Google Troubleshooting: Why Was My Page Deindexed?
When you publish a new page to your website, it gets indexed by Google. The Google crawler analyzes the page for content and meaning and stores it in the index. This way it will show up on the search engine results page (SERP) where users can view it and click through to your site.
When a page is deindexed, it no longer appears on the SERP – potentially costing you valuable traffic and conversions since people browsing the web won’t see the deindexed page in the search results.
This guide covers some of the most common reasons Google deindexes a page and what to do if it happens to you.
7 Ways to Get Deindexed
Keyword stuffing refers to the excessive use of a specific keyword on a web page. While it may seem like a good way to boost your rankings for the keyword, search engines are sophisticated enough to recognize this practice as spammy.
If you really overdo it, Google may deindex your site, removing it from search results. As always, use your keywords naturally! Read the content aloud and see if you notice any words being obviously overused.
Another content-related way to get your page deindexed is having duplicate content. When you copy and paste large chunks of text from other pages on your site (or from other websites), you risk getting your page removed from search results. This is because when multiple pages have the same content Google doesn’t know which page to rank.
If you’ve read some of our guides on link building, you know that buying links or engaging in other schemes to increase the number of backlinks to your site is never a good idea. Google can recognize these spammy link practices and may even deindex your pages as a result.
Pro tip: Acquire links naturally by finding resources within your niche, using blogging to your advantage, and asking websites to link back to your content. Take a look at our link building outreach guide for additional tips, including how to reach out to website owners or get guest bloggers on your site.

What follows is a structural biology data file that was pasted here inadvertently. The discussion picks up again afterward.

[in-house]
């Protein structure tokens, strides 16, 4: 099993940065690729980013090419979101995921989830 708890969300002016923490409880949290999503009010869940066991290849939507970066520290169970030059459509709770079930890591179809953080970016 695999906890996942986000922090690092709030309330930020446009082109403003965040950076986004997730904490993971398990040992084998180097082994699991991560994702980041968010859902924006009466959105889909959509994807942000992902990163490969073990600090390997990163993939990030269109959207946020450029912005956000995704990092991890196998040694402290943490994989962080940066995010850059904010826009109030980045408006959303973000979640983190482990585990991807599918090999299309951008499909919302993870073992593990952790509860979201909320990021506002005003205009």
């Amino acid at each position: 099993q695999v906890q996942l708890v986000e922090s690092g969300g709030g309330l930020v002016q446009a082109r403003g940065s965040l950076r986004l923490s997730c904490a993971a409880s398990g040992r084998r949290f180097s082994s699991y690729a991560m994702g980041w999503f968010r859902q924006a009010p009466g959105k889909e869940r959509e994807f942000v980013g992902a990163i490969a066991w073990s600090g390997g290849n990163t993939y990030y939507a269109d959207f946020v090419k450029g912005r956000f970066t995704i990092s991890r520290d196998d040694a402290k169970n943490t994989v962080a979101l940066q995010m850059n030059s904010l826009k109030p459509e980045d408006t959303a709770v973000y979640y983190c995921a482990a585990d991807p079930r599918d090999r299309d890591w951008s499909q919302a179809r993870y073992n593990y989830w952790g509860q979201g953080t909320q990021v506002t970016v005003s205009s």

Every piece of content on your website should have a clear purpose and add value to your website. You should never post content with the sole purpose of adding keywords or boosting word count. Check out our 8 tips for creating quality content.
Hidden Text or Links
Some website owners try to hide keywords or backlinks, such as by putting them in the footer in a color that matches the website background color. Google will deindex pages whose content is impossible to read, hides behind an image, or is written in the same color as the background. Steer clear of these bad practices.
Spammy Structured Data
Schema markup, a structured data vocabulary, helps search engines understand your web content and makes your pages stand out on the SERP. According to Google’s guidelines, website owners need to avoid misleading or spammy markup, like irrelevant or hidden content. For example, if a product on a website has three out of five stars in reviews, it can’t use structured data to show a 5-star rating on the SERP. Stick to the best practices in this schema markup guide.
Hacked content refers to content on your site that you did not add yourself. It’s a cybersecurity concern that has the potential to compromise users’ privacy or attempt to steal their payment information. If Google spots the hacked content, it will remove the page from search results so that users can browse safely. Learn more about preventing hackers in our cybersecurity guide.
What to Do if Your Page Is Deindexed
Google Search Console is your best friend for dealing with indexing issues. The index section gives you coverage reports that show how your site’s pages are indexed and which pages have errors that are preventing them from being indexed. Be sure to take a look at this guide to understand the errors and what they mean for your website.
When your pages have been deindexed for content issues like duplicate content, low-quality content, hacked content, or keyword stuffing, spend some time rewriting the content to ensure that it meets quality standards outlined in the above linked guides. Then you can submit a new sitemap to get Google to crawl your site once more.
In other cases, you might need to fix the problem and ask Google to recrawl your URLs or submit a new sitemap. Use this resource from Google to ensure your pages get indexed again and are available for users to find.
Many of these deindexing issues can be avoided entirely by following SEO best practices. Check out our ultimate SEO guide to make sure you’re putting your best foot forward.